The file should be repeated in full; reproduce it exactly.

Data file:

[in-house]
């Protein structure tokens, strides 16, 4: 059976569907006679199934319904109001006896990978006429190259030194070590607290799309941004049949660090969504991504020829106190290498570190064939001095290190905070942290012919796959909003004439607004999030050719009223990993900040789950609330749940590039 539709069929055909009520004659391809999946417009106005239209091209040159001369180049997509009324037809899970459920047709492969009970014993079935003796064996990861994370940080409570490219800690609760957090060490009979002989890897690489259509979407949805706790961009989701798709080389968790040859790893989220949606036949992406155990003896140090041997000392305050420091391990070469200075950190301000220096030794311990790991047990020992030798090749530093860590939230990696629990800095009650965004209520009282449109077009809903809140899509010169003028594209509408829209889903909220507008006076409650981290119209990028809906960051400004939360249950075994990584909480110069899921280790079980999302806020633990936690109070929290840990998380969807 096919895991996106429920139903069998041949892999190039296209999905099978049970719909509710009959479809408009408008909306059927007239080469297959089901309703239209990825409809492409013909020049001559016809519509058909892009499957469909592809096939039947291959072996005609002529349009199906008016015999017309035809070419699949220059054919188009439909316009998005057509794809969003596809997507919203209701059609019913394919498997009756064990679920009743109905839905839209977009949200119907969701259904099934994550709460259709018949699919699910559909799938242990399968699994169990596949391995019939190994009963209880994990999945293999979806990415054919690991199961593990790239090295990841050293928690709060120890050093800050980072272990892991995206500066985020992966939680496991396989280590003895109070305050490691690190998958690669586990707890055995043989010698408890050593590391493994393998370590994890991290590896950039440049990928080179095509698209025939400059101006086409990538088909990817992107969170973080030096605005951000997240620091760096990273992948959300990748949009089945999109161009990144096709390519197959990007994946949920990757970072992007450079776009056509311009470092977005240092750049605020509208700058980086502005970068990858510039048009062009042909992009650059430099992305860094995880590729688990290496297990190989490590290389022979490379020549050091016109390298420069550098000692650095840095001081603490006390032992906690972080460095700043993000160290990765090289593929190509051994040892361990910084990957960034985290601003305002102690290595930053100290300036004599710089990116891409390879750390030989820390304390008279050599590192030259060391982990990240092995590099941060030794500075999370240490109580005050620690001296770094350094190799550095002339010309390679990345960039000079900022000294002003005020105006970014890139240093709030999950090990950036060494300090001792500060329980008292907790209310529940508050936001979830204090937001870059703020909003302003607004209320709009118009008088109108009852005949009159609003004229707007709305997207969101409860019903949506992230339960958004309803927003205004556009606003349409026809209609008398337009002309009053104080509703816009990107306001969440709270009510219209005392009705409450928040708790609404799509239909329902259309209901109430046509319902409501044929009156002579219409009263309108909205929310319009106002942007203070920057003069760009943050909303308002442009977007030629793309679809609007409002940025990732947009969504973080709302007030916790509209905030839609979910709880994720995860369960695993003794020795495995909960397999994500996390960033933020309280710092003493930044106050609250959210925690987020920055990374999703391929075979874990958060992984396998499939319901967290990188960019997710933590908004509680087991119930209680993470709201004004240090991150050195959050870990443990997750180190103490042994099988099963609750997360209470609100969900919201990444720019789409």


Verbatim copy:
[in-house]
């Protein structure tokens, strides 16, 4: 059976569907006679199934319904109001006896990978006429190259030194070590607290799309941004049949660090969504991504020829106190290498570190064939001095290190905070942290012919796959909003004439607004999030050719009223990993900040789950609330749940590039 539709069929055909009520004659391809999946417009106005239209091209040159001369180049997509009324037809899970459920047709492969009970014993079935003796064996990861994370940080409570490219800690609760957090060490009979002989890897690489259509979407949805706790961009989701798709080389968790040859790893989220949606036949992406155990003896140090041997000392305050420091391990070469200075950190301000220096030794311990790991047990020992030798090749530093860590939230990696629990800095009650965004209520009282449109077009809903809140899509010169003028594209509408829209889903909220507008006076409650981290119209990028809906960051400004939360249950075994990584909480110069899921280790079980999302806020633990936690109070929290840990998380969807 096919895991996106429920139903069998041949892999190039296209999905099978049970719909509710009959479809408009408008909306059927007239080469297959089901309703239209990825409809492409013909020049001559016809519509058909892009499957469909592809096939039947291959072996005609002529349009199906008016015999017309035809070419699949220059054919188009439909316009998005057509794809969003596809997507919203209701059609019913394919498997009756064990679920009743109905839905839209977009949200119907969701259904099934994550709460259709018949699919699910559909799938242990399968699994169990596949391995019939190994009963209880994990999945293999979806990415054919690991199961593990790239090295990841050293928690709060120890050093800050980072272990892991995206500066985020992966939680496991396989280590003895109070305050490691690190998958690669586990707890055995043989010698408890050593590391493994393998370590994890991290590896950039440049990928080179095509698209025939400059101006086409990538088909990817992107969170973080030096605005951000997240620091760096990273992948959300990748949009089945999109161009990144096709390519197959990007994946949920990757970072992007450079776009056509311009470092977005240092750049605020509208700058980086502005970068990858510039048009062009042909992009650059430099992305860094995880590729688990290496297990190989490590290389022979490379020549050091016109390298420069550098000692650095840095001081603490006390032992906690972080460095700043993000160290990765090289593929190509051994040892361990910084990957960034985290601003305002102690290595930053100290300036004599710089990116891409390879750390030989820390304390008279050599590192030259060391982990990240092995590099941060030794500075999370240490109580005050620690001296770094350094190799550095002339010309390679990345960039000079900022000294002003005020105006970014890139240093709030999950090990950036060494300090001792500060329980008292907790209310529940508050936001979830204090937001870059703020909003302003607004209320709009118009008088109108009852005949009159609003004229707007709305997207969101409860019903949506992230339960958004309803927003205004556009606003349409026809209609008398337009002309009053104080509703816009990107306001969440709270009510219209005392009705409450928040708790609404799509239909329902259309209901109430046509319902409501044929009156002579219409009263309108909205929310319009106002942007203070920057003069760009943050909303308002442009977007030629793309679809609007409002940025990732947009969504973080709302007030916790509209905030839609979910709880994720995860369960695993003794020795495995909960397999994500996390960033933020309280710092003493930044106050609250959210925690987020920055990374999703391929075979874990958060992984396998499939319901967290990188960019997710933590908004509680087991119930209680993470709201004004240090991150050195959050870990443990997750180190103490042994099988099963609750997360209470609100969900919201990444720019789409």